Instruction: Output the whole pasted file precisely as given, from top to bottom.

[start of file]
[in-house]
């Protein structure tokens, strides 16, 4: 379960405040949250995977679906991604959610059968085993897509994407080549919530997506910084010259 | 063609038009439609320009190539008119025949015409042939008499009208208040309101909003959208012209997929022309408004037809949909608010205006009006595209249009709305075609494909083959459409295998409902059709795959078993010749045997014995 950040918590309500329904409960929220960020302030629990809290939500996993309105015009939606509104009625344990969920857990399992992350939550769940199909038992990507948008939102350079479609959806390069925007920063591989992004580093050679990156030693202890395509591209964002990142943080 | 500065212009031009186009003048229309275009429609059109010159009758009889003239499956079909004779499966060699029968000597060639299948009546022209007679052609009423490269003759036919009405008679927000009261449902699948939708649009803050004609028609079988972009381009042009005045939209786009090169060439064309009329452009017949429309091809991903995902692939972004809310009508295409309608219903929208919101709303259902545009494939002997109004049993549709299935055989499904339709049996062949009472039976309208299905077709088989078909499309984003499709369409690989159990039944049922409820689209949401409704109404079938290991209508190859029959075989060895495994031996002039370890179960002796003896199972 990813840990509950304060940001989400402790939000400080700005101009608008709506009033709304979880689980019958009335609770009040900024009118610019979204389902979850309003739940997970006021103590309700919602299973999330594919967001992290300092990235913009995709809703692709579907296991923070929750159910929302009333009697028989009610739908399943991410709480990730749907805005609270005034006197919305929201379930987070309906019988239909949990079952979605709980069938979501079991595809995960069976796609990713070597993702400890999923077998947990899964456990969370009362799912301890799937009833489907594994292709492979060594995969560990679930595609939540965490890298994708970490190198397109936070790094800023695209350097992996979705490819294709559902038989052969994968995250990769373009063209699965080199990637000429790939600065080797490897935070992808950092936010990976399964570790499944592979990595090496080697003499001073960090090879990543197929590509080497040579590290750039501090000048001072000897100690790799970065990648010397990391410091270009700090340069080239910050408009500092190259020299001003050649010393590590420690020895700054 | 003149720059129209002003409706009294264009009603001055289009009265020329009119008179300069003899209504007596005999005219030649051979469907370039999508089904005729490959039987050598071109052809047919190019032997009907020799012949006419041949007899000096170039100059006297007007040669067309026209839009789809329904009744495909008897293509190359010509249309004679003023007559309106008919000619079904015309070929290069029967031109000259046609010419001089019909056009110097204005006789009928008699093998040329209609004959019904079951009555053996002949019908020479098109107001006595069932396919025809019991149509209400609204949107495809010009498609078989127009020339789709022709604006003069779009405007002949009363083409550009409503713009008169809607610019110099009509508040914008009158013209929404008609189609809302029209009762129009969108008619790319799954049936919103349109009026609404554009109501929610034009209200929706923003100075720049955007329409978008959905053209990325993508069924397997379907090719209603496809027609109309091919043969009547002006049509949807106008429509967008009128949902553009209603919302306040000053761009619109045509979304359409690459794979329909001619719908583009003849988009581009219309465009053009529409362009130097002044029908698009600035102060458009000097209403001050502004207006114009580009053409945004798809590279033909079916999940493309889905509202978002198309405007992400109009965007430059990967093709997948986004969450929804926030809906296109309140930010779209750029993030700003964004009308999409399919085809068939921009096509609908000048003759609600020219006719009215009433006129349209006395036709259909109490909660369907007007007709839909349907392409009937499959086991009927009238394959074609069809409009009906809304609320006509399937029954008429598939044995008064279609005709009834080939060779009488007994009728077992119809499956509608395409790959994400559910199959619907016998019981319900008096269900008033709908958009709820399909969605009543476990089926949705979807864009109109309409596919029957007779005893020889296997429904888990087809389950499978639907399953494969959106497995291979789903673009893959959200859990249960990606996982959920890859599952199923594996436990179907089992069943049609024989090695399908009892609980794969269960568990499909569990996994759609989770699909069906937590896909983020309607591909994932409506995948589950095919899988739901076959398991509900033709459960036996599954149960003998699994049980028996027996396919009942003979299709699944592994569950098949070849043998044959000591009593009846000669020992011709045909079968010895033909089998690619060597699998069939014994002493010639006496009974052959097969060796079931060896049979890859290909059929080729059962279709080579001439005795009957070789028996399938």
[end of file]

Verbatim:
[in-house]
């Protein structure tokens, strides 16, 4: 379960405040949250995977679906991604959610059968085993897509994407080549919530997506910084010259 | 063609038009439609320009190539008119025949015409042939008499009208208040309101909003959208012209997929022309408004037809949909608010205006009006595209249009709305075609494909083959459409295998409902059709795959078993010749045997014995 950040918590309500329904409960929220960020302030629990809290939500996993309105015009939606509104009625344990969920857990399992992350939550769940199909038992990507948008939102350079479609959806390069925007920063591989992004580093050679990156030693202890395509591209964002990142943080 | 500065212009031009186009003048229309275009429609059109010159009758009889003239499956079909004779499966060699029968000597060639299948009546022209007679052609009423490269003759036919009405008679927000009261449902699948939708649009803050004609028609079988972009381009042009005045939209786009090169060439064309009329452009017949429309091809991903995902692939972004809310009508295409309608219903929208919101709303259902545009494939002997109004049993549709299935055989499904339709049996062949009472039976309208299905077709088989078909499309984003499709369409690989159990039944049922409820689209949401409704109404079938290991209508190859029959075989060895495994031996002039370890179960002796003896199972 990813840990509950304060940001989400402790939000400080700005101009608008709506009033709304979880689980019958009335609770009040900024009118610019979204389902979850309003739940997970006021103590309700919602299973999330594919967001992290300092990235913009995709809703692709579907296991923070929750159910929302009333009697028989009610739908399943991410709480990730749907805005609270005034006197919305929201379930987070309906019988239909949990079952979605709980069938979501079991595809995960069976796609990713070597993702400890999923077998947990899964456990969370009362799912301890799937009833489907594994292709492979060594995969560990679930595609939540965490890298994708970490190198397109936070790094800023695209350097992996979705490819294709559902038989052969994968995250990769373009063209699965080199990637000429790939600065080797490897935070992808950092936010990976399964570790499944592979990595090496080697003499001073960090090879990543197929590509080497040579590290750039501090000048001072000897100690790799970065990648010397990391410091270009700090340069080239910050408009500092190259020299001003050649010393590590420690020895700054 | 003149720059129209002003409706009294264009009603001055289009009265020329009119008179300069003899209504007596005999005219030649051979469907370039999508089904005729490959039987050598071109052809047919190019032997009907020799012949006419041949007899000096170039100059006297007007040669067309026209839009789809329904009744495909008897293509190359010509249309004679003023007559309106008919000619079904015309070929290069029967031109000259046609010419001089019909056009110097204005006789009928008699093998040329209609004959019904079951009555053996002949019908020479098109107001006595069932396919025809019991149509209400609204949107495809010009498609078989127009020339789709022709604006003069779009405007002949009363083409550009409503713009008169809607610019110099009509508040914008009158013209929404008609189609809302029209009762129009969108008619790319799954049936919103349109009026609404554009109501929610034009209200929706923003100075720049955007329409978008959905053209990325993508069924397997379907090719209603496809027609109309091919043969009547002006049509949807106008429509967008009128949902553009209603919302306040000053761009619109045509979304359409690459794979329909001619719908583009003849988009581009219309465009053009529409362009130097002044029908698009600035102060458009000097209403001050502004207006114009580009053409945004798809590279033909079916999940493309889905509202978002198309405007992400109009965007430059990967093709997948986004969450929804926030809906296109309140930010779209750029993030700003964004009308999409399919085809068939921009096509609908000048003759609600020219006719009215009433006129349209006395036709259909109490909660369907007007007709839909349907392409009937499959086991009927009238394959074609069809409009009906809304609320006509399937029954008429598939044995008064279609005709009834080939060779009488007994009728077992119809499956509608395409790959994400559910199959619907016998019981319900008096269900008033709908958009709820399909969605009543476990089926949705979807864009109109309409596919029957007779005893020889296997429904888990087809389950499978639907399953494969959106497995291979789903673009893959959200859990249960990606996982959920890859599952199923594996436990179907089992069943049609024989090695399908009892609980794969269960568990499909569990996994759609989770699909069906937590896909983020309607591909994932409506995948589950095919899988739901076959398991509900033709459960036996599954149960003998699994049980028996027996396919009942003979299709699944592994569950098949070849043998044959000591009593009846000669020992011709045909079968010895033909089998690619060597699998069939014994002493010639006496009974052959097969060796079931060896049979890859290909059929080729059962279709080579001439005795009957070789028996399938």